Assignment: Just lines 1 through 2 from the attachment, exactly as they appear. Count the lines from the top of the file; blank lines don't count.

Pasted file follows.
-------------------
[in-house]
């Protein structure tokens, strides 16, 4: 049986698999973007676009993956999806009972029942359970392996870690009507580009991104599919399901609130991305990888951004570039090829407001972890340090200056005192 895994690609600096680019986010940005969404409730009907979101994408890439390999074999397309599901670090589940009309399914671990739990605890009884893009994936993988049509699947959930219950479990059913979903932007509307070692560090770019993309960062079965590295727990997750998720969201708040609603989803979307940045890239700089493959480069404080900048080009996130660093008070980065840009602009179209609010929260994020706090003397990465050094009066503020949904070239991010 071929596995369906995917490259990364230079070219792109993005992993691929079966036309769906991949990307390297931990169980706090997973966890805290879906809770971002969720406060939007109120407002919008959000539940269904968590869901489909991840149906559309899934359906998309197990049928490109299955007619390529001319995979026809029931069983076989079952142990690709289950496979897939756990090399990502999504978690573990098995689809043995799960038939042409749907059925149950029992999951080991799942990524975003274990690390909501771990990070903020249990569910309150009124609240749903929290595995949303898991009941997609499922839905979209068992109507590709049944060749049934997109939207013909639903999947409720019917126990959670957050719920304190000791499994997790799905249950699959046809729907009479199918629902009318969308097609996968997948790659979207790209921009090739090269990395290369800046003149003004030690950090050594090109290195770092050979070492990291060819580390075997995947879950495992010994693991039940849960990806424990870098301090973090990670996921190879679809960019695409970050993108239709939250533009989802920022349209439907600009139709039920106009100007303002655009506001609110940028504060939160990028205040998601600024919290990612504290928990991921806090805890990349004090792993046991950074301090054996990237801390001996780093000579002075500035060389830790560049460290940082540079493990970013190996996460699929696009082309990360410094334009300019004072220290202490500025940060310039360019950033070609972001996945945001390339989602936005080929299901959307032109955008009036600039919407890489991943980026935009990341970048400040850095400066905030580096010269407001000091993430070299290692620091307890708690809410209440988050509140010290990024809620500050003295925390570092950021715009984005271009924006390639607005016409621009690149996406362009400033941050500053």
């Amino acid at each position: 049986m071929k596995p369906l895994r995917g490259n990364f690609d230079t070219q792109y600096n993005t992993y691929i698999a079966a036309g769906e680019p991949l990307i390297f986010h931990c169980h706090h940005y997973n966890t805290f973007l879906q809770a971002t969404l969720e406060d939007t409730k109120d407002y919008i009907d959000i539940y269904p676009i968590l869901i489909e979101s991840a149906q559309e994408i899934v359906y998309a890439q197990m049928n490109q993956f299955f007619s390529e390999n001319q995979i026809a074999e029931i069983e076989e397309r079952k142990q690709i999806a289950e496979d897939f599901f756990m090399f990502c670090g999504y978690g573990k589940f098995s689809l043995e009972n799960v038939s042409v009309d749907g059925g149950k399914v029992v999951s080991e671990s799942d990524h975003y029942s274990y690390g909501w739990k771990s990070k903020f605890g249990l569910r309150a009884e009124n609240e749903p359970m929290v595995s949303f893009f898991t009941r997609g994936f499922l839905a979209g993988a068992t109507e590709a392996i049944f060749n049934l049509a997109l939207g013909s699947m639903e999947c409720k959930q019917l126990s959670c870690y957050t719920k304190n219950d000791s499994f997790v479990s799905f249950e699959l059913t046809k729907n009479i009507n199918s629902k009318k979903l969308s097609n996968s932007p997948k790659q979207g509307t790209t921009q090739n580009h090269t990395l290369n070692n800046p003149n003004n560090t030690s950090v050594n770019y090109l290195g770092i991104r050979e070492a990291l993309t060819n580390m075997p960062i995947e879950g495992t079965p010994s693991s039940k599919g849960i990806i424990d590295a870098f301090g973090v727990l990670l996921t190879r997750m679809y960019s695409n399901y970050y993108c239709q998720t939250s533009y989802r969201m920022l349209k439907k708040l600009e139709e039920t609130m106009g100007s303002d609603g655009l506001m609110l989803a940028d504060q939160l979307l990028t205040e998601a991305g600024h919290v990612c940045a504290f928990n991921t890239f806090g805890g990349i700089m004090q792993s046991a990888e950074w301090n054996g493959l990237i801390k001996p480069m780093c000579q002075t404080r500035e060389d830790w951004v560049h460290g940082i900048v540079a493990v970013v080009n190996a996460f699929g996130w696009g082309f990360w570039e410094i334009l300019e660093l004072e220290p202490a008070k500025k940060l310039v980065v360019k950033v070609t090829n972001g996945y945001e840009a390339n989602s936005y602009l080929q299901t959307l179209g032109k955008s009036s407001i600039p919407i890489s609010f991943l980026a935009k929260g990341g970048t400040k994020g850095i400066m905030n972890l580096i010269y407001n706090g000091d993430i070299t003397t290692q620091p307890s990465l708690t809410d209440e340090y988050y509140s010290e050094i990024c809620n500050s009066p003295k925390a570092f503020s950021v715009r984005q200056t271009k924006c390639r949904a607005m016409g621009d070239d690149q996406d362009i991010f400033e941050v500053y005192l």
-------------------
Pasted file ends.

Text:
[in-house]
């Protein structure tokens, strides 16, 4: 049986698999973007676009993956999806009972029942359970392996870690009507580009991104599919399901609130991305990888951004570039090829407001972890340090200056005192 895994690609600096680019986010940005969404409730009907979101994408890439390999074999397309599901670090589940009309399914671990739990605890009884893009994936993988049509699947959930219950479990059913979903932007509307070692560090770019993309960062079965590295727990997750998720969201708040609603989803979307940045890239700089493959480069404080900048080009996130660093008070980065840009602009179209609010929260994020706090003397990465050094009066503020949904070239991010 071929596995369906995917490259990364230079070219792109993005992993691929079966036309769906991949990307390297931990169980706090997973966890805290879906809770971002969720406060939007109120407002919008959000539940269904968590869901489909991840149906559309899934359906998309197990049928490109299955007619390529001319995979026809029931069983076989079952142990690709289950496979897939756990090399990502999504978690573990098995689809043995799960038939042409749907059925149950029992999951080991799942990524975003274990690390909501771990990070903020249990569910309150009124609240749903929290595995949303898991009941997609499922839905979209068992109507590709049944060749049934997109939207013909639903999947409720019917126990959670957050719920304190000791499994997790799905249950699959046809729907009479199918629902009318969308097609996968997948790659979207790209921009090739090269990395290369800046003149003004030690950090050594090109290195770092050979070492990291060819580390075997995947879950495992010994693991039940849960990806424990870098301090973090990670996921190879679809960019695409970050993108239709939250533009989802920022349209439907600009139709039920106009100007303002655009506001609110940028504060939160990028205040998601600024919290990612504290928990991921806090805890990349004090792993046991950074301090054996990237801390001996780093000579002075500035060389830790560049460290940082540079493990970013190996996460699929696009082309990360410094334009300019004072220290202490500025940060310039360019950033070609972001996945945001390339989602936005080929299901959307032109955008009036600039919407890489991943980026935009990341970048400040850095400066905030580096010269407001000091993430070299290692620091307890708690809410209440988050509140010290990024809620500050003295925390570092950021715009984005271009924006390639607005016409621009690149996406362009400033941050500053």